Will the real Confucian author please stand up? This wonderful title has been borrowed, copied and stolen by more people than Google knows what to do with. There are two stand out books sharing the same title that are truly worthy of contemplation however.
A friend of mine showed me his copy of "Tao of Photography" years ago, and it opened my eyes to the idea that photography is not about technical stuff. The title written by Gross and Shapiro invests their intellect in connecting the pursuit of photographic excellence with the philosophies of Confucius.
Most people I've shared the book with have been reluctant to read the book in depth, because the images and quotes from master photographers that pepper the pages become a pleasant distraction. The depth of discussion about Confucian principles is thought provoking at the very least. You don't have to engage in a detailed analysis to gain something however, simply contemplating the world of photography beyond the mechanics of the camera is a valuable perspective.
Wisdom of masters and academics abound in this text. There's something for anyone, at least one treasured message for everyone. Included amongst the long list of masters quoted in the book is Elliott Erwitt, a true favourite of mine, who is credited with...
"To me, photography is an art of observation. It's about finding something interesting in an ordinary place... I've found it has little to do with the things you see and everything to do with the way you see them."
Please Share Your Thoughts
JUST THE FACTS
"The Tao of Photography - Seeing Beyond Seeing"
Authors: Philippe L. Gross, Ph.D. and S.I. Shapiro, Ph.D.
Another lovely book of the same name was written by Tom Ang. His work is exceptional in the modern realm of photography, and the books he has published are worth having on the shelf. Lookout for a review of his content very soon. www.tomang.com
"Tao of Photography" is also the name of a good blog by photographer Andy Ilachinski:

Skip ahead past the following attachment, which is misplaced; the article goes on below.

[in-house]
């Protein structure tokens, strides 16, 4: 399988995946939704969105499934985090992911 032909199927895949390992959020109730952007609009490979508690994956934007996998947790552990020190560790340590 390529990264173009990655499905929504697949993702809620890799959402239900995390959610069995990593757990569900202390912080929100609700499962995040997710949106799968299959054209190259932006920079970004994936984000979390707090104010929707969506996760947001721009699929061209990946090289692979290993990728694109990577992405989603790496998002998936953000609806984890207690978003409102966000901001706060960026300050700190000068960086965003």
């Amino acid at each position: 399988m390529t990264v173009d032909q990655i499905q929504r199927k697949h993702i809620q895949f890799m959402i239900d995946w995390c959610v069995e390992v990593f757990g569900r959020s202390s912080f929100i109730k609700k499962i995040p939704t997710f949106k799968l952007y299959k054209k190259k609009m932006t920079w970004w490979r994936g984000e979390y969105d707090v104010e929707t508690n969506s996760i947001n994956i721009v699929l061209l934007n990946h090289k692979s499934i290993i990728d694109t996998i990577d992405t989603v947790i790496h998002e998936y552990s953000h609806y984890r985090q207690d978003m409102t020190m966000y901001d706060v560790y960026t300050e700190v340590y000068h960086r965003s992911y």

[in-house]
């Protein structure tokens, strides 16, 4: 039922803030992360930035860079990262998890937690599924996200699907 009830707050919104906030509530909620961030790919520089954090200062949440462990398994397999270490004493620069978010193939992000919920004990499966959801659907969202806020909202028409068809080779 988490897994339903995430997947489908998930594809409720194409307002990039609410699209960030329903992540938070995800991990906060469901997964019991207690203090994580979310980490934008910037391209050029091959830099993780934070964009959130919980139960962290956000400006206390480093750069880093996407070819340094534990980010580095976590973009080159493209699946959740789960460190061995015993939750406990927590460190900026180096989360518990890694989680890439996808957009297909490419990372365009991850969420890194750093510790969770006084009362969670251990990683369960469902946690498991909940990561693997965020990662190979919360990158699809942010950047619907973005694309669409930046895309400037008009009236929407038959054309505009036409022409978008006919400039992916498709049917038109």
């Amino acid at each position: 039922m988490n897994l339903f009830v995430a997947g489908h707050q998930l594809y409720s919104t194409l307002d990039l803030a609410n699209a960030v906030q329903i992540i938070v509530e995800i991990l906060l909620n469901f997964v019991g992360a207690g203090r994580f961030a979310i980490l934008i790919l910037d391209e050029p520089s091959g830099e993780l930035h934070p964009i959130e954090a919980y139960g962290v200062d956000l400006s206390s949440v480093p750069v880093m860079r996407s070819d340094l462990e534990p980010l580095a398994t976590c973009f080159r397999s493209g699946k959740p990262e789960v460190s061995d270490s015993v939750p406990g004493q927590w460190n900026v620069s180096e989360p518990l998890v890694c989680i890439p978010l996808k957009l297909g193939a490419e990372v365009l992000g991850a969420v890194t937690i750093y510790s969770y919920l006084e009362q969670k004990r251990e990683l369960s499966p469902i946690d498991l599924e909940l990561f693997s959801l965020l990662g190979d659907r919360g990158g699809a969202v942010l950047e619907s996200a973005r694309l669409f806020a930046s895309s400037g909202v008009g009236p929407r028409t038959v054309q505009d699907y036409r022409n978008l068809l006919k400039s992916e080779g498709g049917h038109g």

Very selected features on the hardware, software and extra wares that help me get the job done.
LUMIX GH6 Custom Settings
If you're new to the GH6 or new to the custom dial on the camera, this primer will get you moving quickly to set and reset your baseline and access a wide range of this camera's features.
Full Frame Himalayas
It's been a long time since I travelled in Nepal with a full frame camera, having enjoyed the LUMIX G9 and its mix of power and convenience in recent years. This time I returned to the Annapurnas with a pair of LUMIX S5 full frame cameras in my bag, and loads of lovely Spring sunshine.
Make The Custom Dial Work For You
One of the most powerful features on any Lumix G or S series camera is the custom dial. C1 and beyond. This is a short primer to put you in control of the custom settings, and start working your own baseline towards better captures.
SD Cards Explained
Shopping for an SD card is frustratingly hard, with so many brands, standards and price points to navigate through. Especially when speed is a necessity rather than a luxury. It's also possible that the best value SD card is a MicroSD card, if you have the right adaptor.
Platypod Extreme Gone Bush
It's not a tripod. It's less than that. But maybe it's more than that too. It's very easy to pack and could be very handy when you least expect it.
The Best 35mm Lens for My LUMIX
If you appreciate the value of a 35mm prime lens, you’ll also appreciate that there are a good many 35mm designs to choose from now. Here are my favourite two 35mm lenses from Panasonic and Sigma, both for full-frame L-Mount bodies, and why they appeal to such wildly different photographic styles.
Ewen's New Book
"ReIMAGINE" is now available to order online. It's a very big and very generous book that will help you to reconnect with your creative side.